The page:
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Border & Immigration

ICE Tries To Extend Private Detention Contracts Before State Law Ban

A vehicle drives into the Otay Mesa detention center in San Diego, Calif., June 9, 2017.
Associated Press
A vehicle drives into the Otay Mesa detention center in San Diego, Calif., June 9, 2017.

Earlier this year, California legislators banned the use of private detention facilities in the state. But Immigration and Customs Enforcement is trying to extend contracts for four facilities, including one in Otay Mesa, before the law takes effect.

The law takes effect on Jan. 1 and doesn’t immediately shut down these detention centers. Instead, it says the current contract the companies have with the federal government can’t be extended.

Assemblyman Rob Bonta (D-Alameda) sponsored the bill, known as AB 32. He says ICE is circumventing federal law by rushing these contracts into extensions.


“They are handing these contracts millions of dollars, over potentially fifteen years, spending American tax dollars, without a process, without vetting, without transparency, without an openness. This is a fake bid process,” Bonta told KPBS.

ICE disagrees with Bonta’s assessment.

“ICE remains compliant with federal contract and acquisition regulations as we advertise opportunity notices and subsequently implement the decision process,” an ICE spokesperson told KPBS in an email statement.

The agency also downplayed the effect AB 32 would have on its operations.

“The idea that a state law can bind the hands of a federal law enforcement agency managing a national network of detention facilities is wrong,” the spokesperson said.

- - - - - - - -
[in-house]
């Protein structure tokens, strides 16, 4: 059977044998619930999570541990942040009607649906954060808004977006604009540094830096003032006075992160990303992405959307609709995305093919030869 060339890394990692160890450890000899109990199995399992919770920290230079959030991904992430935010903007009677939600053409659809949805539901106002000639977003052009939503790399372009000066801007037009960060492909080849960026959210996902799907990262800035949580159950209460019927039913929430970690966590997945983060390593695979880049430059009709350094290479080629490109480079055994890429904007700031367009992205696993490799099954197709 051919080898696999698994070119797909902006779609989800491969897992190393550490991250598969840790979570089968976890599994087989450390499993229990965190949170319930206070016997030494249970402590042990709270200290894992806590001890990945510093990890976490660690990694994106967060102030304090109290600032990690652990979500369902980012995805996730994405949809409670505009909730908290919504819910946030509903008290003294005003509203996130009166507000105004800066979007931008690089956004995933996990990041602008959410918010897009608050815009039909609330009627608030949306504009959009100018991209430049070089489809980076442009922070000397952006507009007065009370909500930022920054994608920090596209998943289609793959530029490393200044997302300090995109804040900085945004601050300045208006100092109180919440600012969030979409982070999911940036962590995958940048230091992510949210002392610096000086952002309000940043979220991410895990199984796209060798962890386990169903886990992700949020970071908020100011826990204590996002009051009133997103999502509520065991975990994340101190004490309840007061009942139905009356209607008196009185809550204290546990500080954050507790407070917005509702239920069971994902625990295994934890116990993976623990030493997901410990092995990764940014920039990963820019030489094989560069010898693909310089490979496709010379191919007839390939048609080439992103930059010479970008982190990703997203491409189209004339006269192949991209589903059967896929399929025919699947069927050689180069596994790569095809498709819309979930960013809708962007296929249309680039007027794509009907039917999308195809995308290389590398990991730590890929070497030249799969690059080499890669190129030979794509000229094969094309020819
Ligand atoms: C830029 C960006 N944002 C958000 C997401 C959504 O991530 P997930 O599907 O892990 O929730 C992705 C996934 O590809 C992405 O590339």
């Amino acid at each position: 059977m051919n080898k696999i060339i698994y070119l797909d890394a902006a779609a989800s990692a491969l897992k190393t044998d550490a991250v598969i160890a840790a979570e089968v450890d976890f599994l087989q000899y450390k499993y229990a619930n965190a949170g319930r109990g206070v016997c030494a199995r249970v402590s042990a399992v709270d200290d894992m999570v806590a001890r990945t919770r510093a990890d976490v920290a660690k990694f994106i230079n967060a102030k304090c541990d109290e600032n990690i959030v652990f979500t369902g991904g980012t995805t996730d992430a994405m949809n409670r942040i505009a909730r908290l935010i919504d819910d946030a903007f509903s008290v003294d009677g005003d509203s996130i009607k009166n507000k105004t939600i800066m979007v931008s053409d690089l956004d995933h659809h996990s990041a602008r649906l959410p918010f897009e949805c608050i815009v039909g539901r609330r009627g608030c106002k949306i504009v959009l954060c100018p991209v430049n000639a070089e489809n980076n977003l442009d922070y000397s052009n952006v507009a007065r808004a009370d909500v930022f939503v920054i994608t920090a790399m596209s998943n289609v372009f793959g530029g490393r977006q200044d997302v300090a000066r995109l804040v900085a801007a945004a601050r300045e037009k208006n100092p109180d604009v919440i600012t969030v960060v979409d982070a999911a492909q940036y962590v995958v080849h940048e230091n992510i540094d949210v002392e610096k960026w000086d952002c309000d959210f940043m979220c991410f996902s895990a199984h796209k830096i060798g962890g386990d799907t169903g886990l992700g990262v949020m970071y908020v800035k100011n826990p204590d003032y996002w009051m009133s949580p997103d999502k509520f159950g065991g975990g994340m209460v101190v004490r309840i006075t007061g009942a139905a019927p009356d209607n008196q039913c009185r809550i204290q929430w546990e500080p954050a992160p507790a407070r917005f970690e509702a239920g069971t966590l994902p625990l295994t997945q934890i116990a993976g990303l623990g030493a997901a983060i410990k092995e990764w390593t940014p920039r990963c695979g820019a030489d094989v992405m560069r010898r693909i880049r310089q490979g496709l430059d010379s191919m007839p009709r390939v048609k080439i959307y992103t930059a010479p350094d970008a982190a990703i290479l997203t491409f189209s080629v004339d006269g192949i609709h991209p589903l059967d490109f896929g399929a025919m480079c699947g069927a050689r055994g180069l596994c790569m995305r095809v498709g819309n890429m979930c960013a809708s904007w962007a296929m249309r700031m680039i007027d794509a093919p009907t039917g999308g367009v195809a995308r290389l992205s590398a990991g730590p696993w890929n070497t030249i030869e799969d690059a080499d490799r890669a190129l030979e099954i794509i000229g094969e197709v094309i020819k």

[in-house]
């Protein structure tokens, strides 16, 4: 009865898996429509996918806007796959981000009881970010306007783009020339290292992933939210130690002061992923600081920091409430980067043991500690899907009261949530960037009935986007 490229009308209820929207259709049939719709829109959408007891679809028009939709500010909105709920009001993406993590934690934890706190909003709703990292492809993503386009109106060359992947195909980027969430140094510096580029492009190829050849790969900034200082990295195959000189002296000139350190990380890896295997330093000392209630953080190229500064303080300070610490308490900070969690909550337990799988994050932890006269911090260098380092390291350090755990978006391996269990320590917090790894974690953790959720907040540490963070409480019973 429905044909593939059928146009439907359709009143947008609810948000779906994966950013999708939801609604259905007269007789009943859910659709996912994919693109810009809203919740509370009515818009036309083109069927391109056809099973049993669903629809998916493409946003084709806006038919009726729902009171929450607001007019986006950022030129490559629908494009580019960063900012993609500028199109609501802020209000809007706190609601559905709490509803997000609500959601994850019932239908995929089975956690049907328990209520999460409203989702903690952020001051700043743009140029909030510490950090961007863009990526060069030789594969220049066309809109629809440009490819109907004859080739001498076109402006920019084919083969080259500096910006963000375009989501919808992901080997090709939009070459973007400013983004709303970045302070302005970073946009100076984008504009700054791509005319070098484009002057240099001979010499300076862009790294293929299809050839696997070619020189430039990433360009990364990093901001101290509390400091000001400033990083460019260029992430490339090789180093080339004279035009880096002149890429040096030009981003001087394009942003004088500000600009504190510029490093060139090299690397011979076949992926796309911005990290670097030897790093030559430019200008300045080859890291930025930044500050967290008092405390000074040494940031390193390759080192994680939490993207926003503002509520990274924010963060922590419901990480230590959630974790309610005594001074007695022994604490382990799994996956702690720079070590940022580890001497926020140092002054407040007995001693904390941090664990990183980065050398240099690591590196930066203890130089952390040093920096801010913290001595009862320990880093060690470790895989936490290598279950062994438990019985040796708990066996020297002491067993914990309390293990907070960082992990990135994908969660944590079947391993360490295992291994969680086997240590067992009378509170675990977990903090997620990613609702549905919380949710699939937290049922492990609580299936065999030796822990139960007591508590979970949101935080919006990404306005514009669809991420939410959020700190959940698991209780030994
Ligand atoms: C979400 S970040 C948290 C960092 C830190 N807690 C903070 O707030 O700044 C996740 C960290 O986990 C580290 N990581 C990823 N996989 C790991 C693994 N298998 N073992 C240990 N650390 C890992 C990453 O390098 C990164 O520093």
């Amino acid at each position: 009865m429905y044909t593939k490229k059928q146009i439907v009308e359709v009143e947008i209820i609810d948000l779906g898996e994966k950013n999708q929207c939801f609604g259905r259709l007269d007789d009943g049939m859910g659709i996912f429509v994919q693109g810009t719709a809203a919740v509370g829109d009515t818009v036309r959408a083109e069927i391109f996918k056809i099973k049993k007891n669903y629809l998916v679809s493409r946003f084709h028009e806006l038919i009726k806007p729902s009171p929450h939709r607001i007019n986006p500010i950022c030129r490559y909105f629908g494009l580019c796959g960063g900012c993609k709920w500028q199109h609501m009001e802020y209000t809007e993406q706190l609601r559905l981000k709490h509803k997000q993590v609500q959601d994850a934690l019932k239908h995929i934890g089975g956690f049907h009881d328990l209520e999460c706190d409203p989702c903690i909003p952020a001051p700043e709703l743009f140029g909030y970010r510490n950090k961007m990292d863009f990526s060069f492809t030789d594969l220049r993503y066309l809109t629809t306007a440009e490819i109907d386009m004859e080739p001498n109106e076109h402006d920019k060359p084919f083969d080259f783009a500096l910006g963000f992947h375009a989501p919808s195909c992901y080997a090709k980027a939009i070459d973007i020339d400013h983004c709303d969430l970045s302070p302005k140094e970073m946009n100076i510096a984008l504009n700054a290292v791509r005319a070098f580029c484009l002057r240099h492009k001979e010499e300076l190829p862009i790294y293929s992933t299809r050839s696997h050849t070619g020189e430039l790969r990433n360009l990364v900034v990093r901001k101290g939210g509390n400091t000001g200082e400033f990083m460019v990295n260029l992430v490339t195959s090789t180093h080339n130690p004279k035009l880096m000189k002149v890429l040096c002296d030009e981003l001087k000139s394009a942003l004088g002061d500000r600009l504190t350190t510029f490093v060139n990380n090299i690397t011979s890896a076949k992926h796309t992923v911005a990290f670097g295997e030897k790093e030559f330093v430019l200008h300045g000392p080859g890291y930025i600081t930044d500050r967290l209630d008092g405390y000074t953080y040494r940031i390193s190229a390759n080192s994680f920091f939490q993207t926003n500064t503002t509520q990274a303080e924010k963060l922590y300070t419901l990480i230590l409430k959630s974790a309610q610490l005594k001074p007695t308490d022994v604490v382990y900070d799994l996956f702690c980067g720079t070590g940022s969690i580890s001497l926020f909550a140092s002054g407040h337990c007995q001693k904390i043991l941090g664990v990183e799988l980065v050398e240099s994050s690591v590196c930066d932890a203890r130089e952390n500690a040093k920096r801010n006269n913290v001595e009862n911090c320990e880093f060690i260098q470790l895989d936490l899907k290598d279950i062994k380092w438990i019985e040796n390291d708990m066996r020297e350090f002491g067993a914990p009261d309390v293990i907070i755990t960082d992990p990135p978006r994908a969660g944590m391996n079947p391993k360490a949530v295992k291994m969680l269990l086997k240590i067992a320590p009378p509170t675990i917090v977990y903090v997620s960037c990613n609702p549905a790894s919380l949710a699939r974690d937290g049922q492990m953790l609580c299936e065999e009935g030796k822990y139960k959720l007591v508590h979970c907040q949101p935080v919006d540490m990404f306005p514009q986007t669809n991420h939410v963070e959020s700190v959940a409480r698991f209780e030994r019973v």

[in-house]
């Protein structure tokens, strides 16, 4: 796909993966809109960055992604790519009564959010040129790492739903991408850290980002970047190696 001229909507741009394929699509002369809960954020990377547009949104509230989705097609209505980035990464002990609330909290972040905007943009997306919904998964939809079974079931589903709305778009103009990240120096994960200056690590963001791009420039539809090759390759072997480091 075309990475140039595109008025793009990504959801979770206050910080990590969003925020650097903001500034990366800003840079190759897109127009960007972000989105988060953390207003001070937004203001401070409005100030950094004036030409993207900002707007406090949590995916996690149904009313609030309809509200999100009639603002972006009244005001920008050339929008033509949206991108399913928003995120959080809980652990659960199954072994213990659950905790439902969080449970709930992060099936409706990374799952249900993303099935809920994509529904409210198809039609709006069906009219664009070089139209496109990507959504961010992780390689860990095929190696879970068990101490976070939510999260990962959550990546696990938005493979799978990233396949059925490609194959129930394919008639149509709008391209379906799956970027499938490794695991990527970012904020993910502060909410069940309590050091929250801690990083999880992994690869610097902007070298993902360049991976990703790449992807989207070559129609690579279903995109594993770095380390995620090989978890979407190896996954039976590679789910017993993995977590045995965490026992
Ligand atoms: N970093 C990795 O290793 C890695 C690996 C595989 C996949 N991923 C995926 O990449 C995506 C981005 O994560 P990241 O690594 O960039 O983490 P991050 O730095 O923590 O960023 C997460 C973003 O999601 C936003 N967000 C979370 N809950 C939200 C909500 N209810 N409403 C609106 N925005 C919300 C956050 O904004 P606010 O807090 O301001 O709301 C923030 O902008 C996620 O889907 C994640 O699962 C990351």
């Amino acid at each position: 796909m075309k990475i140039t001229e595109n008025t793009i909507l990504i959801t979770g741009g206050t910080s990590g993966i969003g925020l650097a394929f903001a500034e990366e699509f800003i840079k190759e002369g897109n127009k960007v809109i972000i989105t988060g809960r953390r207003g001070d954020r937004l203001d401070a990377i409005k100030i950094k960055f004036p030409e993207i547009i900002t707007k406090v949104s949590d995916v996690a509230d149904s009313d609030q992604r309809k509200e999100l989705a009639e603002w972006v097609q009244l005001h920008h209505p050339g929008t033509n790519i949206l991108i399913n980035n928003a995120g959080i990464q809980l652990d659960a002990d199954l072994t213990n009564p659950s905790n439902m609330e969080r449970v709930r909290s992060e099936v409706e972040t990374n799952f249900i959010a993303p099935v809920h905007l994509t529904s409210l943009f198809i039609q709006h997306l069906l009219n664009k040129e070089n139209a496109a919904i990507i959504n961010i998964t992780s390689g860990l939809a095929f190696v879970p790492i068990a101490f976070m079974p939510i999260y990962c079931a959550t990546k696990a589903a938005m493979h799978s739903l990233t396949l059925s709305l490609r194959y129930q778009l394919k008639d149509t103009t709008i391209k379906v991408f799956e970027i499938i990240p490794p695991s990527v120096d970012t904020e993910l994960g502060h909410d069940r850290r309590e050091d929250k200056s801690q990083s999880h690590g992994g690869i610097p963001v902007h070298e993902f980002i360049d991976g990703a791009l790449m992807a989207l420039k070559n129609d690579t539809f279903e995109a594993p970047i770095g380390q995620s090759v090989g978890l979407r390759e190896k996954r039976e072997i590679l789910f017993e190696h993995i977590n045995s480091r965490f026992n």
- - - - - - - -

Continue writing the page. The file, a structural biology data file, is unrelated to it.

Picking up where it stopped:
Video: Federal Government Trying To Extend Use Of Private Detention Facilities

Bonta contends that the bill would impact ICE’s operations in the state and that’s exactly why it is rushing through the process. He said the contract solicitations, which didn't name specific existing facilities, were written in a way that was tailored for the four detention facilities.

“They’re requiring that these facilities be turnkey ready, which means they need to be operating now,” Bonta said. “Again, a clear finger on the scales to provide accessibility to the existing for-profit operations. They’re also saying you can’t have new construction. They claim it’s an open process but it’s clearly not. It’s just laughable.”

Earlier this month, members of California’s congressional delegation sent a letter to ICE expressing concern that the solicitation was breaking federal procurement law.

Bonta and other legislators are still weighing their options for challenging ICE’s solicitation process.

ICE Tries To Extend Private Detention Contracts Before State Law Ban
Listen to this story by Max Rivlin-Nadler.

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